• Broken Silence – Foxy Brown (2001)
  • The Bad Guy (featuring Pain in da Ass) – Fabolous (2001)
  • Right/Wrong (Cradle 2 the Grave OST) – DMX (2003)
  • Getting Down (Cradle 2 the Grave OST) – DMX, Kashmir, Bazaar Royale (2003)
  • Wait a Minute – Joe Budden (2004)

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Great Conversation with my bro @killermike… Some of you agree with me… Some of you don’t and I honestly don’t care… What I care about is our community… The fact that most the people I speak to don’t know anything about business, starting a business or running a business… I care about most of the areas that are expensive and over priced.. We use to live… Like Downtown Brooklyn, Harlem, Jersey City, And Jamaica Queens… If my son wants to be barber that’s fine… I’m a teach him how to own a barber shop… If my son wants to be a garbage man… That’s fine… I wanna teach him how to own garbage trucks.. We are just different… People tell me all day they don’t have money to start… And they have the newest kicks, flyest clothes, a dope car, $800 belt, a fresh weave or on there way to SuperBowl this weekend… I’m going to Atlanta this weekend to DJ AND look at properties… See the difference my mind frame is a ”

different… Invest in yourself, invest in your kids, invest in your future…

A post shared by djenvy (@djenvy) on

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DJ Envy and Killer Mike

The affable and wise Killer Mike recently rolled through Breakfast Club, ostensibly to promote Trigger Warning, but also to dole out some knowledge. As he’s never been one to shy away from controversy, it’s no surprise that the tensions flared, as debates kicked off.

It seems to reach an apex around the thirty-five minute mark, when Killer Mike opens up about his education, reflecting on how a sense of “black pride,” helped strengthen his confidence moving forward. “I don’t care if I was a C student, I had a sense of pride,” explains Mike. “The community was black, my teachers were black, they taught me some imaginary white kids out there in the suburbs we were competing with so we had to do better. That gave me purpose, so by the time I met white children, I was an equal.”

Envy takes issue with Mike’s perspective, offering his own experience on the education come-up. Citing his mother’s wishes for him to avoid Andrew Jackson high school, which he calls one of the first to have metal detectors, opting for St. Francis Prep instead. “I had to take three or four buses to get to school, but the education was way better than the one at Andrew Jackson. Not only was the education better, but it gave me better opportunities by putting that school on my application.”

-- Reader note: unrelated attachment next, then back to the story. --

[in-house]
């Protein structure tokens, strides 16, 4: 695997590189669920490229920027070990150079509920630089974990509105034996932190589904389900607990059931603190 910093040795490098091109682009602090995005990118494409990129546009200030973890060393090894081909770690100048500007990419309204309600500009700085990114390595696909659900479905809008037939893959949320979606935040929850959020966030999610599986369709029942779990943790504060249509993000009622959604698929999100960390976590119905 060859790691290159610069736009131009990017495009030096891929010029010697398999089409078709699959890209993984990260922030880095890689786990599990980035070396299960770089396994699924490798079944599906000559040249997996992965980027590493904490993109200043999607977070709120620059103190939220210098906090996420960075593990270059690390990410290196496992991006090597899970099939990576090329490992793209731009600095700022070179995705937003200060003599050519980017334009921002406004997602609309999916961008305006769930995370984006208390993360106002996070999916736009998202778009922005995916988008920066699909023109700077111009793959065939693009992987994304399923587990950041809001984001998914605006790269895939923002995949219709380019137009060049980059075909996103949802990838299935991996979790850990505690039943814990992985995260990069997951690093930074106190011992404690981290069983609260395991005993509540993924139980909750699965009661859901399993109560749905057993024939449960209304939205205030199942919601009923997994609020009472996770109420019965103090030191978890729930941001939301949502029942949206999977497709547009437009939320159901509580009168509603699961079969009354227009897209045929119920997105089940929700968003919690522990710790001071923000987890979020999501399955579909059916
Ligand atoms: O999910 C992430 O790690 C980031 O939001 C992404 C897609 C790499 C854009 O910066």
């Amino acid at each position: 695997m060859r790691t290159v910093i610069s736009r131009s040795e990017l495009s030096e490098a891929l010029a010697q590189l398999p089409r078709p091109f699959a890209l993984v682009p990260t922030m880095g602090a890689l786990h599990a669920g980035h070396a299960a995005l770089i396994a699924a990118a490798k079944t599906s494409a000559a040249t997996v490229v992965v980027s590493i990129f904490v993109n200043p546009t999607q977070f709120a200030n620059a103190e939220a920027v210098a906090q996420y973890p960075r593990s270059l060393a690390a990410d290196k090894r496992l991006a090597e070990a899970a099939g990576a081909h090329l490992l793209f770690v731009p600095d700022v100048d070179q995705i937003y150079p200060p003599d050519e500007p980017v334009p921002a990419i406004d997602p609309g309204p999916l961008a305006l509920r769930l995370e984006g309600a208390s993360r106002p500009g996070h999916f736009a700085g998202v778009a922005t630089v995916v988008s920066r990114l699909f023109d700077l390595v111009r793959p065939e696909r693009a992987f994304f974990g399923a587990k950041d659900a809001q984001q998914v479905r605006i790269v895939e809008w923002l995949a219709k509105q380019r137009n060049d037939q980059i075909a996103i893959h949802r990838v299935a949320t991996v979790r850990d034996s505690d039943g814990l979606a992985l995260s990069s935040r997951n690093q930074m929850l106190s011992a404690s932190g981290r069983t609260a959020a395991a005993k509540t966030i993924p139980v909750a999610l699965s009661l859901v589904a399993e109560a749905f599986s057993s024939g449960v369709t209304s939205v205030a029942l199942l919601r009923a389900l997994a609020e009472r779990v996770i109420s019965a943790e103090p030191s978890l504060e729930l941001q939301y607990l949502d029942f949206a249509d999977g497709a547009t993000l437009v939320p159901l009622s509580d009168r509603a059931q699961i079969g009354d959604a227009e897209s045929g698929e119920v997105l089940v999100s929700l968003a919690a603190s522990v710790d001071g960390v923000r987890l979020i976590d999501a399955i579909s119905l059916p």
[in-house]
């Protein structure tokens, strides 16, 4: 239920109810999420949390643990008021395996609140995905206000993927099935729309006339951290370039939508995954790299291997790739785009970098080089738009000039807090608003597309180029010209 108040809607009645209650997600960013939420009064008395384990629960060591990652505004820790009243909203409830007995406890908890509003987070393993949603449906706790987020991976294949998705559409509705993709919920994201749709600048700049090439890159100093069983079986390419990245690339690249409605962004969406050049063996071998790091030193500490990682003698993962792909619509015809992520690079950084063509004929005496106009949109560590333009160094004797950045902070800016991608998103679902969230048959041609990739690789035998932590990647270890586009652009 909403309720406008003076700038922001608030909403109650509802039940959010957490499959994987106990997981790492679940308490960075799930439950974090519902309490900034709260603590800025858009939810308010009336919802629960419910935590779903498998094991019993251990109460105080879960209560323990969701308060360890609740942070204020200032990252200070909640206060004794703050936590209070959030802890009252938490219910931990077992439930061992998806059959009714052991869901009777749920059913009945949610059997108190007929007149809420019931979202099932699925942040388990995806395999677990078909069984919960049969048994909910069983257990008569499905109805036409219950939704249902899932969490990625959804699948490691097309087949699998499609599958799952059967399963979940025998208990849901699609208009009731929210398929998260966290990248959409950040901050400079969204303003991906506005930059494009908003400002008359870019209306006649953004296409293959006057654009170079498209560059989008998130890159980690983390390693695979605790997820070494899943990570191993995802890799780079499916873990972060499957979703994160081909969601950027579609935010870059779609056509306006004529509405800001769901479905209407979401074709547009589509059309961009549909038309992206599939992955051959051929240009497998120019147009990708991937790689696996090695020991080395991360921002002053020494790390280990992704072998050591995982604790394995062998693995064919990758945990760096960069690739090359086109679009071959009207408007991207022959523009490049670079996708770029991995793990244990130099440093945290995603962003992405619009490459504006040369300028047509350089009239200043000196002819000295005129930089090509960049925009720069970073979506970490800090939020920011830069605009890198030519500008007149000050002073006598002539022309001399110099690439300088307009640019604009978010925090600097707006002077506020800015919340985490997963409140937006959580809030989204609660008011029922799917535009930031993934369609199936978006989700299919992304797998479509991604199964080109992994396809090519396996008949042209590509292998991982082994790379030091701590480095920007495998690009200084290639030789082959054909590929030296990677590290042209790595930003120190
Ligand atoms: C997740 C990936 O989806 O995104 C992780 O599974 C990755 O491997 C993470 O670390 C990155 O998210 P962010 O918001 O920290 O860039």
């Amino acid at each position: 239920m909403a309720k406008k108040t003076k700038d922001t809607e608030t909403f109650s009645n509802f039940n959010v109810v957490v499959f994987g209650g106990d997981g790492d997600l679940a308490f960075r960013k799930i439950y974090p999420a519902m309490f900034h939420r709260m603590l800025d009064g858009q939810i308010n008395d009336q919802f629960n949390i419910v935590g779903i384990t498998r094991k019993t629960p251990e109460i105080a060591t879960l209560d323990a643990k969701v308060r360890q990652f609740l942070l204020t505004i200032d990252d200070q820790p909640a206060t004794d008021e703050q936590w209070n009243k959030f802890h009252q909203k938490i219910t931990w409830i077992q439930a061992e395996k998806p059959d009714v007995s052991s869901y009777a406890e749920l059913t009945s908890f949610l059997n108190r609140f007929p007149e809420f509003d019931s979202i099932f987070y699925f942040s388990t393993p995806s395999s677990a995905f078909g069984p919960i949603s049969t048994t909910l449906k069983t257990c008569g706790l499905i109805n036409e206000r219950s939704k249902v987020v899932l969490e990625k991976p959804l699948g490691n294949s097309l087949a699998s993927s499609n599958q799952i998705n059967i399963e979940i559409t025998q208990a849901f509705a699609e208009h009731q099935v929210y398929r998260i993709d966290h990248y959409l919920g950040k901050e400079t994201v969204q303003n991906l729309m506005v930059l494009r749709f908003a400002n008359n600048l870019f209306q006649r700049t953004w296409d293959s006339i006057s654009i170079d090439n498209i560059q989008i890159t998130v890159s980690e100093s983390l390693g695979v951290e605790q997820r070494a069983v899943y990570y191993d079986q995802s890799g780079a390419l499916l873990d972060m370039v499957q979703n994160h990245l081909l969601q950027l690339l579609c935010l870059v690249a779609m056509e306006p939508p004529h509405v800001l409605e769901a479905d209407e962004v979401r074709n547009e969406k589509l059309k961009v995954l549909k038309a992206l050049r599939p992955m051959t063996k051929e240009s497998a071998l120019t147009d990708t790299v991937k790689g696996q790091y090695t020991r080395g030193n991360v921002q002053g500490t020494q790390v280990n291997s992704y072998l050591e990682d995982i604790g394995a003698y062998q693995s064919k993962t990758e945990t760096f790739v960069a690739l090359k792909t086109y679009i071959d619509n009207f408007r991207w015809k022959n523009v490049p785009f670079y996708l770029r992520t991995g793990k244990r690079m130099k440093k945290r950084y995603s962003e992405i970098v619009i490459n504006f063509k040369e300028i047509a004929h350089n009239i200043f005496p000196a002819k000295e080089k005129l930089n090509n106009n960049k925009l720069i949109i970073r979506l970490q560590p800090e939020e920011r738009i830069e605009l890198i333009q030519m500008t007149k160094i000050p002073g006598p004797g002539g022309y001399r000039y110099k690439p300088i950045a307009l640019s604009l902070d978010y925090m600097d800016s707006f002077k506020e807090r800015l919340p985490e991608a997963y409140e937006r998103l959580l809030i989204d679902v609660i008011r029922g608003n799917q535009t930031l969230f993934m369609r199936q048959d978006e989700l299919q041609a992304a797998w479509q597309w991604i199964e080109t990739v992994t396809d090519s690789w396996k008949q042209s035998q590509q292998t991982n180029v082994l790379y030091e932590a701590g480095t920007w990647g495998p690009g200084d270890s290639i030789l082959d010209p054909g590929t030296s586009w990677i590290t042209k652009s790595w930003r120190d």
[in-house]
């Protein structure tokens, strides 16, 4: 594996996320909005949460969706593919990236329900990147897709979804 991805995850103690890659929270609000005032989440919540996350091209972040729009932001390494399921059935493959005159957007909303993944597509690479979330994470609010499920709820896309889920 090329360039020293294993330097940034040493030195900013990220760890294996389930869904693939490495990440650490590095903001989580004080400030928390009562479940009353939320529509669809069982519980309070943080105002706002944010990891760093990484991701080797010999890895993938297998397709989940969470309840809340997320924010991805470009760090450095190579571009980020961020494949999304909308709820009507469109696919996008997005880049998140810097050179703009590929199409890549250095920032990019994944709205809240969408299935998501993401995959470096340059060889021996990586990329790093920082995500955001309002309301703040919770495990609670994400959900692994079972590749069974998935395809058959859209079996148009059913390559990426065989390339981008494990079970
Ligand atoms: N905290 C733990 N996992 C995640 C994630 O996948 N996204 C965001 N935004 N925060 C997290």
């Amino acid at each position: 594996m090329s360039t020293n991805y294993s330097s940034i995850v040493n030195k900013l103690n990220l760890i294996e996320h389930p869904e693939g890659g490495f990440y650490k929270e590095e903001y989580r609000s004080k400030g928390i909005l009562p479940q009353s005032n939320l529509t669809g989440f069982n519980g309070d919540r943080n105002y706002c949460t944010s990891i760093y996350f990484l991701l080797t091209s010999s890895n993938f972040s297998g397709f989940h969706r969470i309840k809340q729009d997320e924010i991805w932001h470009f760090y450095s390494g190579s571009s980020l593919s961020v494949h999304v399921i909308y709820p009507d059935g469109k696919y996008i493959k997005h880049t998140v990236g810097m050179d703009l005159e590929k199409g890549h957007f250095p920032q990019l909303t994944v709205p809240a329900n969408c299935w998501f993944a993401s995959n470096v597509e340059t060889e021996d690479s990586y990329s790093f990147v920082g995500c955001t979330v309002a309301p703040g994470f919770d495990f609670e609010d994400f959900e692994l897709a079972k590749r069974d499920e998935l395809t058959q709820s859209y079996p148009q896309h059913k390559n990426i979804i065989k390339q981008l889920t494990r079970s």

Mike retorts that given Envy’s wealth, his children would never have to deal with the same hostilities as those from a working-class family. “Being called n****as when your dad got a Ferarri don’t hurt as much,” says Mike, prompting a laugh from the ever-enabling Charlamagne. He continues to break it down, saying “if you can’t send your children to St-wherever…I’m saying to put confident children in the world!” He proceeds to let the passion flow, heating up his tone as he gets to his ultimate point. “Why are we not starting our own academies and supporting them? Why are we not supporting historically black universities? That’s where our heroes came from! My children go to public schools, cause I paid taxes for public schools, and they named for black people!”

Envy matches Mike’s energy, as the infamous “Beige Rage” meter pops up on screen. “A lot of those public school teachers are not getting paid, are overworked, and are not putting in the effort.” Mike is having none of it. “You are full of shit!” he roars. “To throw teachers under the bus is wrong!” Despite the “rage” meter teetering on red, Envy appears to be keeping his cool, drawing a correlation between his children’s success and their education. The debate doesn’t end there, so be sure to check it out below, especially if you like your Breakfast Club with a hint of intensity.